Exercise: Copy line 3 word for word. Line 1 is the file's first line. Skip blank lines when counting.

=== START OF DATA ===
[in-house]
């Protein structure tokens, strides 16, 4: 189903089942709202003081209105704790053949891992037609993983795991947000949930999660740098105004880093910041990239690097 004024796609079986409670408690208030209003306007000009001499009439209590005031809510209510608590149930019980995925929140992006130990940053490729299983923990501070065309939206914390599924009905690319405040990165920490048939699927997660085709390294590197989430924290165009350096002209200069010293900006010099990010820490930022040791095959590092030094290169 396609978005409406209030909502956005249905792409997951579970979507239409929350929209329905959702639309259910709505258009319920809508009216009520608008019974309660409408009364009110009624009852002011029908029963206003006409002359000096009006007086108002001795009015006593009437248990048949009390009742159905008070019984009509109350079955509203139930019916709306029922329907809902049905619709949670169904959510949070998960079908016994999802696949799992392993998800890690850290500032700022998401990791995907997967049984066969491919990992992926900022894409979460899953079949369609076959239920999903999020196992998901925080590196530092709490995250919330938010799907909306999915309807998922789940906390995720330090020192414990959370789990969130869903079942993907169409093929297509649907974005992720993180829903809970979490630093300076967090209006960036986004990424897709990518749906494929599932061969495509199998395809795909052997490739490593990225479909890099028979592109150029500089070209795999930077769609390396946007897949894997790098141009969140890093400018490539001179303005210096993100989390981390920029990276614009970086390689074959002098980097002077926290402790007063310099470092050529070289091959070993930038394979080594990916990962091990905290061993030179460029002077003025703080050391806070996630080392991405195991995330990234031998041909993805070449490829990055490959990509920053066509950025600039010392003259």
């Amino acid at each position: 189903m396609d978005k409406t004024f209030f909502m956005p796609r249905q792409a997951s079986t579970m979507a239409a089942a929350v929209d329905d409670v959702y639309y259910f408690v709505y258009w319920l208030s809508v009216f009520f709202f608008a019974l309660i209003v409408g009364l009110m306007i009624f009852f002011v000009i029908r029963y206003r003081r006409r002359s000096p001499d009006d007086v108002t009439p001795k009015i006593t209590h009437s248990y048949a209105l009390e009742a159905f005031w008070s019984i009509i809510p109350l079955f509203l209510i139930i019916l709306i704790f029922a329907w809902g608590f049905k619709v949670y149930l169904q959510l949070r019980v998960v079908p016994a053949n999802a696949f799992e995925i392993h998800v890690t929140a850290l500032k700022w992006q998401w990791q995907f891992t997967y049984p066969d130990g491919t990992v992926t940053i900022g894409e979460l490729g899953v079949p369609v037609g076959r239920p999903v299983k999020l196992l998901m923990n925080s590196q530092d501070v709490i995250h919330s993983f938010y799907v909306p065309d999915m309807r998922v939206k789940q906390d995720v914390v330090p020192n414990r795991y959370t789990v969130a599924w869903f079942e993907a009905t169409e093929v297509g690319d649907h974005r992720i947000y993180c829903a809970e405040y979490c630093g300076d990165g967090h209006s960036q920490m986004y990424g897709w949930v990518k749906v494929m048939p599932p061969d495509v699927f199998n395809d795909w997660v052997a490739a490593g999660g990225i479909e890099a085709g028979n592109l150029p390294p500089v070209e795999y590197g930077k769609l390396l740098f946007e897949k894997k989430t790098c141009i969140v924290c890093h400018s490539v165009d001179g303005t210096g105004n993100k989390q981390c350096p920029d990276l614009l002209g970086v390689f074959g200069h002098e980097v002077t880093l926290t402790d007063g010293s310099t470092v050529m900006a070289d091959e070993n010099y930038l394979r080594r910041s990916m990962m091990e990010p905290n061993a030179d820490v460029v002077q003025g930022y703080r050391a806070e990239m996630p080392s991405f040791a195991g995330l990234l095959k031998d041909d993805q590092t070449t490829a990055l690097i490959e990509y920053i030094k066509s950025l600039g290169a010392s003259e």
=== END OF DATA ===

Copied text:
């Amino acid at each position: 189903m396609d978005k409406t004024f209030f909502m956005p796609r249905q792409a997951s079986t579970m979507a239409a089942a929350v929209d329905d409670v959702y639309y259910f408690v709505y258009w319920l208030s809508v009216f009520f709202f608008a019974l309660i209003v409408g009364l009110m306007i009624f009852f002011v000009i029908r029963y206003r003081r006409r002359s000096p001499d009006d007086v108002t009439p001795k009015i006593t209590h009437s248990y048949a209105l009390e009742a159905f005031w008070s019984i009509i809510p109350l079955f509203l209510i139930i019916l709306i704790f029922a329907w809902g608590f049905k619709v949670y149930l169904q959510l949070r019980v998960v079908p016994a053949n999802a696949f799992e995925i392993h998800v890690t929140a850290l500032k700022w992006q998401w990791q995907f891992t997967y049984p066969d130990g491919t990992v992926t940053i900022g894409e979460l490729g899953v079949p369609v037609g076959r239920p999903v299983k999020l196992l998901m923990n925080s590196q530092d501070v709490i995250h919330s993983f938010y799907v909306p065309d999915m309807r998922v939206k789940q906390d995720v914390v330090p020192n414990r795991y959370t789990v969130a599924w869903f079942e993907a009905t169409e093929v297509g690319d649907h974005r992720i947000y993180c829903a809970e405040y979490c630093g300076d990165g967090h209006s960036q920490m986004y990424g897709w949930v990518k749906v494929m048939p599932p061969d495509v699927f199998n395809d795909w997660v052997a490739a490593g999660g990225i479909e890099a085709g028979n592109l150029p390294p500089v070209e795999y590197g930077k769609l390396l740098f946007e897949k894997k989430t790098c141009i969140v924290c890093h400018s490539v165009d001179g303005t210096g105004n993100k989390q981390c350096p920029d990276l614009l002209g970086v390689f074959g200069h002098e980097v002077t880093l926290t402790d007063g010293s310099t470092v050529m900006a070289d091959e070993n010099y930038l394979r080594r910041s990916m990962m091990e990010p905290n061993a030179d820490v460029v002077q003025g930022y703080r050391a806070e990239m996630p080392s991405f040791a195991g995330l990234l095959k031998d041909d993805q590092t070449t490829a990055l690097i490959e990509y920053i030094k066509s950025l600039g290169a010392s003259e």